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Food Safety: Farm to Table


<li>Determine how ammonium hydroxide, when incorporated into a brine applied to fresh meat, impacts pathogenic microorganisms Escherichia coli O157:H7 and Salmonella serotype Typhimurium.</li>
<li>To develop a quantitative real-time immuno-PCR approach for rapid and sensitive detection of mycoflora in poultry feed/ingredients and airborne dust on the farm.</li>
<li>To determine the effect of surface treating pork with lactobacillus to reduce both Escherichia coli O157:H7 and Salmonella serotype Typhimurium.</li>
<li>To advance the chemical detection technology, based on a solid-state sensor array, to autonomously detect, identify, and quantitate histamine, cadaverine, and putrescine in real-time.</li>
<li>To develop an inexpensive and cost effective method incorporating nanotechnology as a convenient delivery system for application of antimicrobials on the surface of (raw or processed) meats.</li>

More information

<p>NON-TECHNICAL SUMMARY: Improving Food Safety is a key initiative for our nation. Food pathogens such as E. coli O157:H7 and Salmonella are of particular concern. In meat and poultry, alone, over 150 million pounds have been recalled in just the past 2 years. A primary focus of several objectives in this grant will be to reduce pathogens in fresh and processed beef and pork through the use of both traditional and novel (nano-technology) processing techniques. It also includes investigations into the development of rapid, state-of-the-art methods to detect pathogens and toxins in foods before they make it to the consumer's table. Food Safety impacts everyone: producer, processor and consumer. A food safety recall due to pathogen contamination and outgrowth creates not only a economic burden on the food processor, which at times can be crippling, but it impacts in a worse case scenario it can impact the health and lives of consumers. It is important to continue to strive to improve on the processes and methods used to alleviate and detect these lethal pathogens.</p>

<p>APPROACH: Objective 1. Product will be injected with ammonium hydroxide after innoculation with pathogens. Response method design will be used to evaluate brine and salt concentrations. Samples after injection will be sampled on the surface and interior. Surface samples will be held and sampled over a 14 d period. Interior samples will be collected. Enumeration will be conducted using standard methods. Objective 2. Paramagnetic immunomagnetic capture beads will prepared to target aflatoxin or fumonisin detection by conjugating reporter DNA to antibodies. Realtime Immuno qPCR will be used to amplify primers using the reporter DNA for detection and quanitification. Objective 3. Pork fat and loins (injected and non-injected) will be inoculated with pathogens. Fat will be surface treated with lactobacillus isolates (probiotics), packaged and placed in retail display. Samples will be selected and pathogens will be enumerated daily for one week. Loins will be similarily inoculated. The surface will also be treated with lactobacillus. Product will be packaged, placed in retail display and pathogens enumerated daily for one week. Product will also be color scored. Finally, loins (injected and non-injected) in a separate experiment will just be surface treated with lactobacillus, packaged and placed in retail display. Samples will be collected and evaluated daily for microbial load and sensory attributes. Product will also be color scored daily. Objective 4. Sensor array materials for detection of histamine, cadaverine and putrescine will be optimized based on response characteristics and interferent gases discovered in yellowfin tuna sampling. The gas delivery system will be modified to include three main interferents from GCMS results of the off gassing of yellowfin tuna and test optimized sensor arrays for performance in the new interferences. Signal processing and pattern recognition algorithms based on sensor array response characteristics will be optimized. A prototype will be designed and tested and validated. Objective 5. Anitmicrobials will be selected attached to packaging film using bi-functional coupling agents. Nanoparticles (diatomacious earth) will also be adhered with bifunctional coupling agents. Nanoparticles will also be encapsulated with nano-encapsulated particles of select melting temperatures. Minimum inhibitory concentrations for coupled antimicrobials will be evaluated against uncoupled antimicrobials.</p>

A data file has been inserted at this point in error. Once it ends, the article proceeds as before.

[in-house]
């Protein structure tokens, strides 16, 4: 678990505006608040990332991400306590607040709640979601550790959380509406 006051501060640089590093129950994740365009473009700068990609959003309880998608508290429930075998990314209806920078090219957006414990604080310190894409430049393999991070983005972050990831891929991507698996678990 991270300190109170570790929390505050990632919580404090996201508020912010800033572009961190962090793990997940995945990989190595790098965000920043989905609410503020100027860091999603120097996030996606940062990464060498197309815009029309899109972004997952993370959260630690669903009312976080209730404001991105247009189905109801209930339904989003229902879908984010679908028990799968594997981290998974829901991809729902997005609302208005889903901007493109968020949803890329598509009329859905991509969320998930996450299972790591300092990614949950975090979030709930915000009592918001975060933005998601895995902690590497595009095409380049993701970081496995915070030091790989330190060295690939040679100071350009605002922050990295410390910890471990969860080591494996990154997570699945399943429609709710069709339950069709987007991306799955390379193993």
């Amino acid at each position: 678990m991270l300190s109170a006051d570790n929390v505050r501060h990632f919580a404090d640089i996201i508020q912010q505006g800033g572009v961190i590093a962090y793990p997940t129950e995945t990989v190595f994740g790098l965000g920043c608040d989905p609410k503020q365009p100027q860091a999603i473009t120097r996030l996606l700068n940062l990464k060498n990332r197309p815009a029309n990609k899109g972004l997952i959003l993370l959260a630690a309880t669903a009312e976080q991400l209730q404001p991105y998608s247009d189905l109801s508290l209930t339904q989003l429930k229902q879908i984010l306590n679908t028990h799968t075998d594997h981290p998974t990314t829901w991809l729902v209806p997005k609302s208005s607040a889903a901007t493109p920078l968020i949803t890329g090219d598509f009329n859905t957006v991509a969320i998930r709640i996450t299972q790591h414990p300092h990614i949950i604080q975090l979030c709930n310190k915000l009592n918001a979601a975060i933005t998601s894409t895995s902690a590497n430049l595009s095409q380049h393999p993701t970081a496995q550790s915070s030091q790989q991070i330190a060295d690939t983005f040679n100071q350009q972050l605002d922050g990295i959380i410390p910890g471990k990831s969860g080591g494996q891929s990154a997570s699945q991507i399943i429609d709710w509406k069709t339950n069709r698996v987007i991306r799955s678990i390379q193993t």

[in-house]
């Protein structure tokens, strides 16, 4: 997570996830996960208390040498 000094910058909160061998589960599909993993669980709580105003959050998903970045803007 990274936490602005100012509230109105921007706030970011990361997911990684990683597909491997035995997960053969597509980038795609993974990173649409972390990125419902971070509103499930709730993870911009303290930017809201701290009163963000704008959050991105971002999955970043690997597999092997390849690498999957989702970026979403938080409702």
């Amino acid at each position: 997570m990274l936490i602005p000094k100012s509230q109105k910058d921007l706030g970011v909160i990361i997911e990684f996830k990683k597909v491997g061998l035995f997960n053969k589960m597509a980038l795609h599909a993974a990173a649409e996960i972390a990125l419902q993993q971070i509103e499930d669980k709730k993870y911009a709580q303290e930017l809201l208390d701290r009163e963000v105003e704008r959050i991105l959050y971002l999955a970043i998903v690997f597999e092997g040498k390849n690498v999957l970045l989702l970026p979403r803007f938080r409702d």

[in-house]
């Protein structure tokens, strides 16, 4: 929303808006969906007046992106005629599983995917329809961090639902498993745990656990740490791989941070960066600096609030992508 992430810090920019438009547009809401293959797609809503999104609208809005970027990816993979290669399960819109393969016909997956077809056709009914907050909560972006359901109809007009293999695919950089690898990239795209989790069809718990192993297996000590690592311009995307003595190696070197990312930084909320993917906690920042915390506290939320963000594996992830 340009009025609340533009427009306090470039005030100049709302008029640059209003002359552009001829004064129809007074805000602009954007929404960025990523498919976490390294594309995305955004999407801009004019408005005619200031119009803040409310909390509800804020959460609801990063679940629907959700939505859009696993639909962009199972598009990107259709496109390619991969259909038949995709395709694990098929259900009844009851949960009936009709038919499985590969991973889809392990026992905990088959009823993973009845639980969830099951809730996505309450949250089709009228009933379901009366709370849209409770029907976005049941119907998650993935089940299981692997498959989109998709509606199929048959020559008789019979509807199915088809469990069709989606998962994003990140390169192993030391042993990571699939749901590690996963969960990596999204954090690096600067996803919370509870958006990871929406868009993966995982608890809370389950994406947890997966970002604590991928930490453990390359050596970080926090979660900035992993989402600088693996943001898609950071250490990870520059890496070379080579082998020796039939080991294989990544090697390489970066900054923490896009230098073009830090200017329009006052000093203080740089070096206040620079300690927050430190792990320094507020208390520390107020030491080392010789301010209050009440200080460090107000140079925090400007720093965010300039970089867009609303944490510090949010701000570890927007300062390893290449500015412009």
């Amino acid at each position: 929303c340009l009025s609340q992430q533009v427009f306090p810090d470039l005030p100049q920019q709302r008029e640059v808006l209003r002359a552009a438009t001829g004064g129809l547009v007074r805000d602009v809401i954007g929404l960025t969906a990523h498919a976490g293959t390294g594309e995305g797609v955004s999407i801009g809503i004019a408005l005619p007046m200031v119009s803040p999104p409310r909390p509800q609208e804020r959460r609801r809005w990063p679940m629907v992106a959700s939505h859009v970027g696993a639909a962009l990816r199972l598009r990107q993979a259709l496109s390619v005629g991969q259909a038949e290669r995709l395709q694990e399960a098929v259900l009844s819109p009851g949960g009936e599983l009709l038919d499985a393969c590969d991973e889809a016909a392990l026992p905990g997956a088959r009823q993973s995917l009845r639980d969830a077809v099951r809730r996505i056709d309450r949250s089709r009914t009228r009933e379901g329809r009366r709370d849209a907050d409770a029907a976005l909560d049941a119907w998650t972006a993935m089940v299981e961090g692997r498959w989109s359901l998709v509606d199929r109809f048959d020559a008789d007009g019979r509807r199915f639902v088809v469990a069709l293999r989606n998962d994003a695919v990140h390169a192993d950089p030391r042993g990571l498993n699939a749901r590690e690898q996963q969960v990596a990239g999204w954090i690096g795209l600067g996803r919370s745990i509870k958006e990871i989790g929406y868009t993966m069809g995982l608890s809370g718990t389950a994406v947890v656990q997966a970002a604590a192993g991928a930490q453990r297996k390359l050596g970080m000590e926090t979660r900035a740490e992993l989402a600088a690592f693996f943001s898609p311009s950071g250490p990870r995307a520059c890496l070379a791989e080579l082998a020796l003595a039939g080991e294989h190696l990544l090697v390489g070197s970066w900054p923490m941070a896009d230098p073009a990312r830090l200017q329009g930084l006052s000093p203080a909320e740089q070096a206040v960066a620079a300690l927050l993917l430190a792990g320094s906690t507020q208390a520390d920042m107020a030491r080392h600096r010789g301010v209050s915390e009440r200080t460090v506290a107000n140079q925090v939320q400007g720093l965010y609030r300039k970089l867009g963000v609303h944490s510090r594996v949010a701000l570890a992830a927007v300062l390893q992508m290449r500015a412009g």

Mireles DeWitt, Christina
Oklahoma State University
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